estate experts estimated these homes to have a value of from $14,000 to $18,000. They were described as the homes of business executives. This development juts into the golf course aforementioned but is within plain sight of the Elkwood homes.
Immediately north of Broad Street and across the street from the Maida properties and Stillman Park is the Monmouth Park development. This consists of 77 houses on varying sized plots, most of which have frontages of 50 or 60 feet. There are, however, 16 houses on lots having frontages of 100 feet or greater. Most of the lots are 7,000 square feet in area. A real estate expert for plaintiff estimated the average value of the homes in Monmouth Park to be $12,500, but said that there were some which in his opinion were worth $16,000.
The Stillman Park development referred to previously as lying between the two Maida tracts and immediately north of the Clary tract consists of an attractive group of some 18 homes based upon a circle. Those of the plots which are built upon vary in acreage from 7,800 square feet to 51,000 square feet. In addition to the largest improved plot, there is one other substantially in excess of 20,000 square feet, and others ranging from 16,000 to 20,000 square feet, all improved with homes. The four homes within the circle are on plots of 14,300 square feet. Two other plots immediate contiguous to the Clary property are substantially in excess of 20,000 square feet but are not improved by homes, apparently because the terrain is too low. Plaintiff's realty expert values the homes in Stillman Park at from $14,500 to $15,000 but concedes that two of them are worth considerably more.
Northwest of the Clary and Maida properties is the Chestnut Grove development mentioned above. Most of this area has not yet been built upon. The lots which have been improved with homes, however, average 7,500 square feet in area. Plaintiff's expert gave them an average value of $12,000. Screening the Clary tract from Chestnut Grove is a heavy growth of trees and shrubbery.
Immediately south of the Clary tract is a 150-foot vacant strip of land described by the municipal representatives as a buffer zone. South of that is the development known as Norwood Homes, lying on three streets which branch off from Wyckoff Road. These comprise 65 homes, of similar structure, erected on plots varying from 6,600 square feet to 8,900 square feet. These, too, are described by plaintiff as attractive.
In addition to the argument based upon the smallness of the homes and lots in surrounding developments plaintiff contends that a factor further militating against the utility of the Clary tract for better-type homes is the unattractiveness of each of the road approaches to the property. He stresses that the highways which lead to the Wyckoff Road approach on the south have the usual highway appurtenances of gasoline stations, trailer camps, diners, and miscellaneous business establishments; that an approach from the north, via Broad Street, involves traversing the unattractive commercial center of the town on Broad Street. Finally, his argument dwells upon the consideration that Eatontown is predominantly composed of working-class people living in small dwellings and that they characterize the kind of prospect interested in an Eatontown home. The central theme of plaintiff's case is that it is not economically feasible to develop the Clary tract for residence purposes on lots of 20,000 square feet because a lot of that area would require a home of such value that the parcel would sell for from $20,000 to $25,000, a product assertedly not marketable in Eatontown under the surrounding developmental circumstances. It is contended, in effect, that the reasonable residential zoning of Eatontown must be approached from the standpoint of its modest status in the surrounding geographical region -- that the requirements of the region for better homes are adequately met by such nearby communities as Rumson, Fair Haven, Little Silver, and the Shrewsburys, which are characterized by higher-cost residential areas.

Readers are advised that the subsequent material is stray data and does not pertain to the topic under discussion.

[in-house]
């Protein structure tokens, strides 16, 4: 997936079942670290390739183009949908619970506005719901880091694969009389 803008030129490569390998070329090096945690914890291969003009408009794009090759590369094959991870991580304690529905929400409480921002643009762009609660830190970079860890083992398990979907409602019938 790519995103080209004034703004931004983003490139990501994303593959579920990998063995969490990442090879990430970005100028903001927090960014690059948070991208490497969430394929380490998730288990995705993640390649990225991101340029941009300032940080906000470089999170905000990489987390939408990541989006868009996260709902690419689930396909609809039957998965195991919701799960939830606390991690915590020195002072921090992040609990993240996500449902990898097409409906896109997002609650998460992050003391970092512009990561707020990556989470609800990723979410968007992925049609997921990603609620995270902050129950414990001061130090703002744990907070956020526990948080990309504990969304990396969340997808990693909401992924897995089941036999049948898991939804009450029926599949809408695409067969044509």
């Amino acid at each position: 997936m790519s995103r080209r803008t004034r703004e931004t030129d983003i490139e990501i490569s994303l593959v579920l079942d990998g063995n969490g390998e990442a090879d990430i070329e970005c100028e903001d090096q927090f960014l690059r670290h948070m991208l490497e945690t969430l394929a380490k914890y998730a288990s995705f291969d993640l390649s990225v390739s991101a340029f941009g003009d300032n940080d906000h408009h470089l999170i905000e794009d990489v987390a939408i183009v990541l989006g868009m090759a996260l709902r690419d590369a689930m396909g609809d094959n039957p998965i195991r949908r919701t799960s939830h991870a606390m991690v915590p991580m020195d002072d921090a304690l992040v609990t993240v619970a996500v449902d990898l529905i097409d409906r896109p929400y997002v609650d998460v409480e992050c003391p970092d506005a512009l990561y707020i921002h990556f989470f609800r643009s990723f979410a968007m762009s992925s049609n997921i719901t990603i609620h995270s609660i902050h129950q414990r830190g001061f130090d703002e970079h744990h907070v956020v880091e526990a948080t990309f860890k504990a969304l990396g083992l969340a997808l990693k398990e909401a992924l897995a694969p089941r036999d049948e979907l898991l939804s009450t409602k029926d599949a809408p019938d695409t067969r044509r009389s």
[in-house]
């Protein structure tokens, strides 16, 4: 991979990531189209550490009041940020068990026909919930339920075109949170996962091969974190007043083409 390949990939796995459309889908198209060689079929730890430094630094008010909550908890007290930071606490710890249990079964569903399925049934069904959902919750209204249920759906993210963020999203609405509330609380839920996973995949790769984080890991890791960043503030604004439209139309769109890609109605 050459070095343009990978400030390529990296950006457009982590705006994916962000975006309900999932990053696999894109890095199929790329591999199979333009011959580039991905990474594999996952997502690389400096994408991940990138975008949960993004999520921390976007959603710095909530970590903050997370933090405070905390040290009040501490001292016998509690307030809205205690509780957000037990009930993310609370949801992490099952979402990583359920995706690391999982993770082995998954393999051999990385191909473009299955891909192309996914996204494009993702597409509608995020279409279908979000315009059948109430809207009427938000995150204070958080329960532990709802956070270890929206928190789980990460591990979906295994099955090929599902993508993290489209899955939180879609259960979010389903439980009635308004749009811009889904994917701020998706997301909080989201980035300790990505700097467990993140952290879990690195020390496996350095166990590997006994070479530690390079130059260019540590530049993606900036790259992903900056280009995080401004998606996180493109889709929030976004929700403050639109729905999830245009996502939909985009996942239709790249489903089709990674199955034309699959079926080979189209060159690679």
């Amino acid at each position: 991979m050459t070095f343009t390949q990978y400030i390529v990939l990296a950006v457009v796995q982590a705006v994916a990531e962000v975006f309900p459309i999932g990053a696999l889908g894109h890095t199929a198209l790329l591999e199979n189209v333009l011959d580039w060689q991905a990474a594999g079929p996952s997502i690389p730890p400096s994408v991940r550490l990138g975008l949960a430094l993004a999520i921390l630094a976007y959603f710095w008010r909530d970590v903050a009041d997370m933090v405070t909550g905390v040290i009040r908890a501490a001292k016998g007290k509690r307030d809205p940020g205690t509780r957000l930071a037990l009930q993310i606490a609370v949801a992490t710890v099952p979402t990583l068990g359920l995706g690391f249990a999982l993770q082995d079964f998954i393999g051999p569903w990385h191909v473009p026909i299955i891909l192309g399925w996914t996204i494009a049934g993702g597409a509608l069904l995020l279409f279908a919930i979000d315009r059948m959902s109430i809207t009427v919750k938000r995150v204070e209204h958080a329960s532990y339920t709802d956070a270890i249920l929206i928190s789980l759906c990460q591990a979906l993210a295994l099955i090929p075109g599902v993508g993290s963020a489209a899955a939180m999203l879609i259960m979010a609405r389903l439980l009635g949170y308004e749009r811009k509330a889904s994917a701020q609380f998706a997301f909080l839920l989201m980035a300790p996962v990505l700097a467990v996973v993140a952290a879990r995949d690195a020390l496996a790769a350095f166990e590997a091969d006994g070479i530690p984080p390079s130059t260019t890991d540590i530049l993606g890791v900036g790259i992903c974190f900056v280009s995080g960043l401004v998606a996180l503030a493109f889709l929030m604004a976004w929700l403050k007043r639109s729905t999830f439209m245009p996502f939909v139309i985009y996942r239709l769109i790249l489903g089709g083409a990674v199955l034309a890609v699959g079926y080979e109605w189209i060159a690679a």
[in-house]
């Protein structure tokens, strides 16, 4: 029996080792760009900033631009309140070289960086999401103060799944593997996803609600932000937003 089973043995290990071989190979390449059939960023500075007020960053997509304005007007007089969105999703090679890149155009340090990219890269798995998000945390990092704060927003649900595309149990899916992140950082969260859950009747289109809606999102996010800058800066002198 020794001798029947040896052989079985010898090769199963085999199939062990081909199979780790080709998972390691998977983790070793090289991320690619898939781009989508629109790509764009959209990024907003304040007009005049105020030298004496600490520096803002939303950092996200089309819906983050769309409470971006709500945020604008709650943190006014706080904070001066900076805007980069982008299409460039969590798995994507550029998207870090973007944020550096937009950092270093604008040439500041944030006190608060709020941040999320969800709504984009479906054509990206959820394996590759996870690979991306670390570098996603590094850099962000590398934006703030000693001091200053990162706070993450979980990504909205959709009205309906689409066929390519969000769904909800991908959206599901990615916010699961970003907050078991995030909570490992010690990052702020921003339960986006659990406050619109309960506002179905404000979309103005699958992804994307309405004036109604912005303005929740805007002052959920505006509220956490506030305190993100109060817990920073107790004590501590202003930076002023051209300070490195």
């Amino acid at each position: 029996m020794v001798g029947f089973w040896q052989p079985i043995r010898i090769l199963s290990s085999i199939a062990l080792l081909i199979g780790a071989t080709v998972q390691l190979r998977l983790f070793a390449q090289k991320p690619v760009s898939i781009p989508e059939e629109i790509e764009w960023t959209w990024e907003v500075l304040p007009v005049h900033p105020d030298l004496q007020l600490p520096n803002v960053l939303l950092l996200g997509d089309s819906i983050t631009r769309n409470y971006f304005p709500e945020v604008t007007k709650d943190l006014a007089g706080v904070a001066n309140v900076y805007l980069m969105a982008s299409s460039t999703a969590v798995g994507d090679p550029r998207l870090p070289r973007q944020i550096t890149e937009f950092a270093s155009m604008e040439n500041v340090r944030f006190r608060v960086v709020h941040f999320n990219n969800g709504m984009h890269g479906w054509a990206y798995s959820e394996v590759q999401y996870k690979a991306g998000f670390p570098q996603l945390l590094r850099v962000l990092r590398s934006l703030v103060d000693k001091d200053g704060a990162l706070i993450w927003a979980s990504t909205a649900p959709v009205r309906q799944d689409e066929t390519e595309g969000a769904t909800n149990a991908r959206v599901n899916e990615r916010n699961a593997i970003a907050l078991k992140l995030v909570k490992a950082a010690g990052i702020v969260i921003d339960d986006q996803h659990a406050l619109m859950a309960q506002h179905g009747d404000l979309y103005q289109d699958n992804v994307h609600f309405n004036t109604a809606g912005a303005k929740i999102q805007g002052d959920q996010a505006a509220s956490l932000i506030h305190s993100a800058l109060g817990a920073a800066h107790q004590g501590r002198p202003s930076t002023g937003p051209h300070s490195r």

One realty expert for plaintiff, McGregor, who had sold most of the Elkwood homes, testified that land in the neighborhood
was worth $1,000 a quarter-acre and that a house which "would be put on a 20,000 square foot lot" on the Clary tract, "where the land would sell for $1,000 a quarter of an acre," would be "at least $20,000, maybe $25,000." He did not believe any developer would undertake the development of the Clary tract on that basis and testified he knew of builders who had lost interest in the property after it was rezoned. He conceded, on cross-examination, however, that the fact that he might not be able to sell the property for that type of development "doesn't mean a thing," that "somebody might do it," and that the plaintiff had never authorized him to sell the land to any one for any given price. He also conceded that he knew of instances in Monmouth County where homes in residential developments on lots of 100 x 200 feet had been sold for $16,000.
Another realty expert for plaintiff, Morris, testified that in his opinion, "on a lot 20,000 square feet there should be a house from $22,000 to $25,000," in order "to make it economically feasible." He did not think that it would be practicable to sell homes of that value on the Clary tract because of the proximity of the smaller homes in the Elkwood development. He acknowledged, however, that directly across Wyckoff Road from the Clary tract there were homes on plots in excess of 20,000 square feet which he would value at about $20,000.
Theodore McGinness, a member of the Eatontown Planning Board, clerk of the tax board, and engaged in the real estate business in Eatontown, was called as a witness by plaintiff, primarily to testify concerning assessment records. He testified that homes on 20,000 square foot plots in the Clary tract would not "readily sell" for from $20,000 to $25,000. Later, however, as a witness for the defendant, he stated it to be his opinion that the Clary tract could be developed on plots of 20,000 square feet for homes which would sell for from $16,000 to $18,000. He referred to two other residential developments on Wyckoff Road south of State Highway No. 36, on plots of 20,000 square feet, which were in process of development and selling at prices from $14,000
to $21,000. He also testified to a projected "Wynnewood Homes Development," for which a plot plan had been officially approved, to be erected on the easterly side of Wyckoff Road southeast of the Clary tract and within the triangular portion of the R-3 zone district here in question. We gather from the transcript that the lots are about 20,000 square ...